Here’s part two of the Davis boat construction. Let’s jump right in.
Here’s where we left off.
Shortly after turing the boat over, we get to see the inside of the boat. At this point there are only frames inside the boat.
Here, I made some small test pieces to get the compound bevels at each end of the inwales…before cutting into the good material.
Now we have the inwales installed, and under those you can see we have installed the thwart risers. Thwart riser serves as the landing for the thwart (seat).
Now we’ve made up the breast hooks, installed them and are beginning to shape and fair them into the sheer of the boat.
Here, you can see the guard on the outside of the hull is being clamped waiting to be fastened.
Alright, some structural support. Now the thwarts are being installed which add strength and rigidness.
A few other items go into the boat, floor boards, margin boards for the floors, oarlock pads, and a few finishings.
We’re also painting the outside of the hull and beginning to fill fastener holes with bungs and filler.
The first coat of many goes on. Putty sand paint, putty sand paint, putty sand paint….
At this stage we’re getting close. After many coats of paint the guards go back on. Oarlock pads installed.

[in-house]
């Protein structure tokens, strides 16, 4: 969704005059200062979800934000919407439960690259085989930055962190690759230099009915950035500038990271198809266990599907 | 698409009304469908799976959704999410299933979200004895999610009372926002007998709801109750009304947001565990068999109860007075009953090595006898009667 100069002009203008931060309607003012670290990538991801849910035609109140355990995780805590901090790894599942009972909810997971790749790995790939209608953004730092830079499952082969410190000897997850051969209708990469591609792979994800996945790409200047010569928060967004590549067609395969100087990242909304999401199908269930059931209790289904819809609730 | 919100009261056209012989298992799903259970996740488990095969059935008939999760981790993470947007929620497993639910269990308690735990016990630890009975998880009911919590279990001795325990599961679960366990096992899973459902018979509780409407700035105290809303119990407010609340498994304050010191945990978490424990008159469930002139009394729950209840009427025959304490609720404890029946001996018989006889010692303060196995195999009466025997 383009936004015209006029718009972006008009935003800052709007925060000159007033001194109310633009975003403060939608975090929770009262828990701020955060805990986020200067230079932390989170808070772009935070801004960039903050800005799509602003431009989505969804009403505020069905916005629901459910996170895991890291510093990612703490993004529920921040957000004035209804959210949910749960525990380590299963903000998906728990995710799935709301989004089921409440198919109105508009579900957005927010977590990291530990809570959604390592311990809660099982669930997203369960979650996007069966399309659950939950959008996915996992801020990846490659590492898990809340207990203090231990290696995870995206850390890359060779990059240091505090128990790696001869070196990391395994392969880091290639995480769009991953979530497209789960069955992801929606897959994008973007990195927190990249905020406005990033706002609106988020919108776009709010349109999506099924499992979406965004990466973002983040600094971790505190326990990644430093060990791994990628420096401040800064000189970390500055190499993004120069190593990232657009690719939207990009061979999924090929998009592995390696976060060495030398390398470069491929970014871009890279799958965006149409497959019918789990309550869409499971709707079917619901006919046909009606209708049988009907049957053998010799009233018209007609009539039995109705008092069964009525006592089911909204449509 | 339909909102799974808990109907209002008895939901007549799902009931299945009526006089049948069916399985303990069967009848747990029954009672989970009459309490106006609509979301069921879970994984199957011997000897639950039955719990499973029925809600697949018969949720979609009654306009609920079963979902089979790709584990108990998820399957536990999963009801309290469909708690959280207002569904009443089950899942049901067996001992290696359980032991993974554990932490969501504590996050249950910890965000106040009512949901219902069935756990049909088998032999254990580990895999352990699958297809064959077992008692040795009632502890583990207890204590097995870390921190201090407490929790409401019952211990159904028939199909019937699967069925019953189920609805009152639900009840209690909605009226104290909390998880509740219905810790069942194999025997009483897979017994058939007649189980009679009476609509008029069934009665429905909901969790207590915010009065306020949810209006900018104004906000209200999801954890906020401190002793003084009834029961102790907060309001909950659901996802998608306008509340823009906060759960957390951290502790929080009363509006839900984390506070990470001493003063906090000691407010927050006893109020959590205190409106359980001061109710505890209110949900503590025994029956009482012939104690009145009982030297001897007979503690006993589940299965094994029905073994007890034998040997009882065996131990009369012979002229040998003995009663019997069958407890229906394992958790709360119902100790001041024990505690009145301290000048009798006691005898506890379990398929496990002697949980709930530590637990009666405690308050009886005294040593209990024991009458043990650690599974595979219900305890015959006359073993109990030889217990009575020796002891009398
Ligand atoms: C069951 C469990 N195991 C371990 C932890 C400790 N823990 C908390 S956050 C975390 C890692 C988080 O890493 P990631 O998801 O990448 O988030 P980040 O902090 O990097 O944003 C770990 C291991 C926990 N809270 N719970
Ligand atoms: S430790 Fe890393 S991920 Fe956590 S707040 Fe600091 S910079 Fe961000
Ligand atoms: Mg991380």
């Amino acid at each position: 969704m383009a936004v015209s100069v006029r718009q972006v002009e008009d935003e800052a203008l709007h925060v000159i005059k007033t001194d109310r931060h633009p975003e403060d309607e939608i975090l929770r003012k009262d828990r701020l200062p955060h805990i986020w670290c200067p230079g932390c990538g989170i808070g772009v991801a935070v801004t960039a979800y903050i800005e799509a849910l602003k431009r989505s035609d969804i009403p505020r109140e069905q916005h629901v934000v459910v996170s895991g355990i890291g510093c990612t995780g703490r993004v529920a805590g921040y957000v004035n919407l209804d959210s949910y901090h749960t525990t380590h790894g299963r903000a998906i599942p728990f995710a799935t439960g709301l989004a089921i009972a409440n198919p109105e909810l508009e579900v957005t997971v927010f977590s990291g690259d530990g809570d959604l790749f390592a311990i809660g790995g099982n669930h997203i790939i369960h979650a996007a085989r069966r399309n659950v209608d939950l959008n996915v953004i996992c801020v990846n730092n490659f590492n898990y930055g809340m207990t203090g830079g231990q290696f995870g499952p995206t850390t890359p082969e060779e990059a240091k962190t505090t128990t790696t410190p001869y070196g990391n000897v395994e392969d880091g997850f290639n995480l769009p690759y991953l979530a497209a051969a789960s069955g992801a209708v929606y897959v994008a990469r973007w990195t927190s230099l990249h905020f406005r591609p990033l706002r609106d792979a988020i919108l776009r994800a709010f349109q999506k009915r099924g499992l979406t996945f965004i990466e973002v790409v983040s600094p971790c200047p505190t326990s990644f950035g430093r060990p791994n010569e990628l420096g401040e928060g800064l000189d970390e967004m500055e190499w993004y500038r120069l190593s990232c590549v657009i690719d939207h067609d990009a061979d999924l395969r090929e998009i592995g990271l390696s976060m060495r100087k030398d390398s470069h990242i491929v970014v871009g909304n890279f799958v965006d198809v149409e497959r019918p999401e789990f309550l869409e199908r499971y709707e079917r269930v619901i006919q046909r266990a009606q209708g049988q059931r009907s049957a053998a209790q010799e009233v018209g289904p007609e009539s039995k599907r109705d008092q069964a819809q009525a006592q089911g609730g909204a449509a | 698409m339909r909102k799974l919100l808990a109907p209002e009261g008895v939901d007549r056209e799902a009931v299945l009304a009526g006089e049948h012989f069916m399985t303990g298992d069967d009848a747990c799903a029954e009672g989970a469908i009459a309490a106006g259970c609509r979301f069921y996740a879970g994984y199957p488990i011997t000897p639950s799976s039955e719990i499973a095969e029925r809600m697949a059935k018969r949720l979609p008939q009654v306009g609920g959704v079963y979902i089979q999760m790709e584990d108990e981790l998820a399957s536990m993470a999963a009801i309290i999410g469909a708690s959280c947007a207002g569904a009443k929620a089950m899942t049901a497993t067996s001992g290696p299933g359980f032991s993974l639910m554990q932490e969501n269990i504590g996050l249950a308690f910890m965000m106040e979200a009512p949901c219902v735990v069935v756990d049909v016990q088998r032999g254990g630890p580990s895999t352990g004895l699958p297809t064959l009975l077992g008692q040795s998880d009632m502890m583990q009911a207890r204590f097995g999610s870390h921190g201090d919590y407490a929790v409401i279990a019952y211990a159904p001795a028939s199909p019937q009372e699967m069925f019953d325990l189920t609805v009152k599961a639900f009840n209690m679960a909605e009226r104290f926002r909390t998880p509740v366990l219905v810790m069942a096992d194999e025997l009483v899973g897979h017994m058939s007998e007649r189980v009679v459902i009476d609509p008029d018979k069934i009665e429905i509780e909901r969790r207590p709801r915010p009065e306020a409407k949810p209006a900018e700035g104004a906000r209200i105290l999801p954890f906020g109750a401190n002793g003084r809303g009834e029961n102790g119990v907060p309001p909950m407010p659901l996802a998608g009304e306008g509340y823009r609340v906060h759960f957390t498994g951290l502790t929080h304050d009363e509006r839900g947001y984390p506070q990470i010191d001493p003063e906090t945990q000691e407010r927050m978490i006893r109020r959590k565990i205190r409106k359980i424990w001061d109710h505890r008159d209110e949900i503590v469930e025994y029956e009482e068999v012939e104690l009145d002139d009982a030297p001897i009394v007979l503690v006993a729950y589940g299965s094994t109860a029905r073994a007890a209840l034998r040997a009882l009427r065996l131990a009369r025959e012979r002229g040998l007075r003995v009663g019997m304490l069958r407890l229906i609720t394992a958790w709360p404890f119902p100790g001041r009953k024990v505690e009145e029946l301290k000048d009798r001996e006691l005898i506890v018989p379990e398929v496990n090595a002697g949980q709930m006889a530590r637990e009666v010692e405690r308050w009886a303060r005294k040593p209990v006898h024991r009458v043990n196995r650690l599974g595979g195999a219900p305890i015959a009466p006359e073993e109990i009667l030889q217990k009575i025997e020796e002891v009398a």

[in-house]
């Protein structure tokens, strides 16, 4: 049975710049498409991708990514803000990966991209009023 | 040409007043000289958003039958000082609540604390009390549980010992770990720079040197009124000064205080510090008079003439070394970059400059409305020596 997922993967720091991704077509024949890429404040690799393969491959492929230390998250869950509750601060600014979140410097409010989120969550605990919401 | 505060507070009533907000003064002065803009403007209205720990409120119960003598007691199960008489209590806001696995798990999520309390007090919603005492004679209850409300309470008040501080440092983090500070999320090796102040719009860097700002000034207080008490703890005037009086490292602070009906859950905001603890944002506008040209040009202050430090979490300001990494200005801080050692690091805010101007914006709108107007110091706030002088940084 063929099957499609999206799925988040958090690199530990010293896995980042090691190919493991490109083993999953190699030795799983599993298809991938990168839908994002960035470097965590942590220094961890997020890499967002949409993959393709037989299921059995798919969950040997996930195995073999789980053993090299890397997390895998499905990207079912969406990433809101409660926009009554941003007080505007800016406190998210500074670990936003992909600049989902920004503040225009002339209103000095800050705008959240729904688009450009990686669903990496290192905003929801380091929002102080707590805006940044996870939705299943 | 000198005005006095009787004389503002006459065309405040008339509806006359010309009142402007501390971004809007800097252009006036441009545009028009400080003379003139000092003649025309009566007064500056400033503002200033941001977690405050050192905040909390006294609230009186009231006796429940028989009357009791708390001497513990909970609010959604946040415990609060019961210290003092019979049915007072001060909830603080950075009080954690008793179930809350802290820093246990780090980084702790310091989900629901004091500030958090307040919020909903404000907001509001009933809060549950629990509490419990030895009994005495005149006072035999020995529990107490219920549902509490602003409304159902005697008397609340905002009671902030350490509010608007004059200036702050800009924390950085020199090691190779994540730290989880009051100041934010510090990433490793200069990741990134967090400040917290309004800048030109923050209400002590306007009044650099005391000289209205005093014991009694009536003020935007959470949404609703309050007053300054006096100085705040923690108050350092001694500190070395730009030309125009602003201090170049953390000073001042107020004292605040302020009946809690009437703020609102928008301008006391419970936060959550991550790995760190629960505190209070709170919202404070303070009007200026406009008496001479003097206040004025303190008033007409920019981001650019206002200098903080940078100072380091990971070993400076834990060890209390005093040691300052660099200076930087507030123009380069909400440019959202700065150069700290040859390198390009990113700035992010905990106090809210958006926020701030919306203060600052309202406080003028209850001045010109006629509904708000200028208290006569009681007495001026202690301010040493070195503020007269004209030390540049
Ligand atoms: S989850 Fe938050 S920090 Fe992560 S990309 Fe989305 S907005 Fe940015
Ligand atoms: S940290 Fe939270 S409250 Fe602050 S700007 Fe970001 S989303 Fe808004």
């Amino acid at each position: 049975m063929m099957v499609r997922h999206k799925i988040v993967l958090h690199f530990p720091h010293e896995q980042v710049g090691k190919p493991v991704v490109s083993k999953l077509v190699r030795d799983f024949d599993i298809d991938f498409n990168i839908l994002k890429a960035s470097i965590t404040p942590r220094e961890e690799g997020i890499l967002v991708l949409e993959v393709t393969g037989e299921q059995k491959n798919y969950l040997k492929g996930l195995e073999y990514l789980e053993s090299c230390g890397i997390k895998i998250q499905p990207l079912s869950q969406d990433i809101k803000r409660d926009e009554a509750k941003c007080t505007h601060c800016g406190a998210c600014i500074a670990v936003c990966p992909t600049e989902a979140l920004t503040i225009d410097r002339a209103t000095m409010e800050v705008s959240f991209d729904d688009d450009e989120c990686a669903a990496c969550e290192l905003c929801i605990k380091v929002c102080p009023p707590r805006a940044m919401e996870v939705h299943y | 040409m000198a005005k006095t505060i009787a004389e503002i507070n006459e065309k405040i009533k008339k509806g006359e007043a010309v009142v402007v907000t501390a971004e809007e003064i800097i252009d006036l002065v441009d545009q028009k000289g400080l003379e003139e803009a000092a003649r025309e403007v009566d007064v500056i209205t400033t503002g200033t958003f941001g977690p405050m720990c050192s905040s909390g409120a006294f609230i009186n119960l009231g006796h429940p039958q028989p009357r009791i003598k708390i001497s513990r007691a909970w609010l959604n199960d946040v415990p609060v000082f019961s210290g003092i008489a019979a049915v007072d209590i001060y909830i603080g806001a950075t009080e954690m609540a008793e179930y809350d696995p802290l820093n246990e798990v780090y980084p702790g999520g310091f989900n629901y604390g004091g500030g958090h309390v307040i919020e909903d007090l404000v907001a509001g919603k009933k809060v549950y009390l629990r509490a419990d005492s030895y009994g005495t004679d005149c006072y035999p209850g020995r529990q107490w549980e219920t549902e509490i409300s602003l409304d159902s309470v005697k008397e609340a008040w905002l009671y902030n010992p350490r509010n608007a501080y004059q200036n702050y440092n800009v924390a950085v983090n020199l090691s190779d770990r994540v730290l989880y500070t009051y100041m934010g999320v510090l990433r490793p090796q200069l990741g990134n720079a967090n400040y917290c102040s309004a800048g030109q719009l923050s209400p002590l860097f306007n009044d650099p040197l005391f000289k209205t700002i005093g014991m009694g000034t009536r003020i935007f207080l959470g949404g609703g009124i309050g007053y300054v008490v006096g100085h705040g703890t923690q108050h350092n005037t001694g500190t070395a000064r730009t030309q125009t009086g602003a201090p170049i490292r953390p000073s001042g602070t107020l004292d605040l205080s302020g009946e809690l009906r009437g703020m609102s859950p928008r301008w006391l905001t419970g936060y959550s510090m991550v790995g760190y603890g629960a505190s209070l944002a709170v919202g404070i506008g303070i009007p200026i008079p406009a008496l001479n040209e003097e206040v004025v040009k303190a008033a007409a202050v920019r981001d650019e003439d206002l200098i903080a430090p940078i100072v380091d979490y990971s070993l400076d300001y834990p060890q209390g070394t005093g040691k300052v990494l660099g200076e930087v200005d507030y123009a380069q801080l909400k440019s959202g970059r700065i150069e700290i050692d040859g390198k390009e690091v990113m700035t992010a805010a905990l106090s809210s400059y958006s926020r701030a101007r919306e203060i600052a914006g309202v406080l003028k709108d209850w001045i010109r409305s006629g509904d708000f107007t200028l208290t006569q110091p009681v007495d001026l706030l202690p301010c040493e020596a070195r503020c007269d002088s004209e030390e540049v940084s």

Look at those woods, look at those joints. The fairing has been finished and stems cut down flush with the breast hook.
Turned over to complete the paint work. Lower guards have been installed and the brass fastened to the keel.
She is done.
And there she is! Floor boards installed, all oiled up and looking good!
Well, she turned out a beauty. Many hours of work went into this boat, and many generations of boatbuilders skills were gained in her construction. Thanks for letting me share this with you, while I could not show everything involved with the construction, I hope this gave you somewhat of an idea of how it was built, and possibly just how great boat building is.
-- Brian S. --- "If you’ve worked on the building of a boat, it belongs to you the rest of your life." -Bob Prothero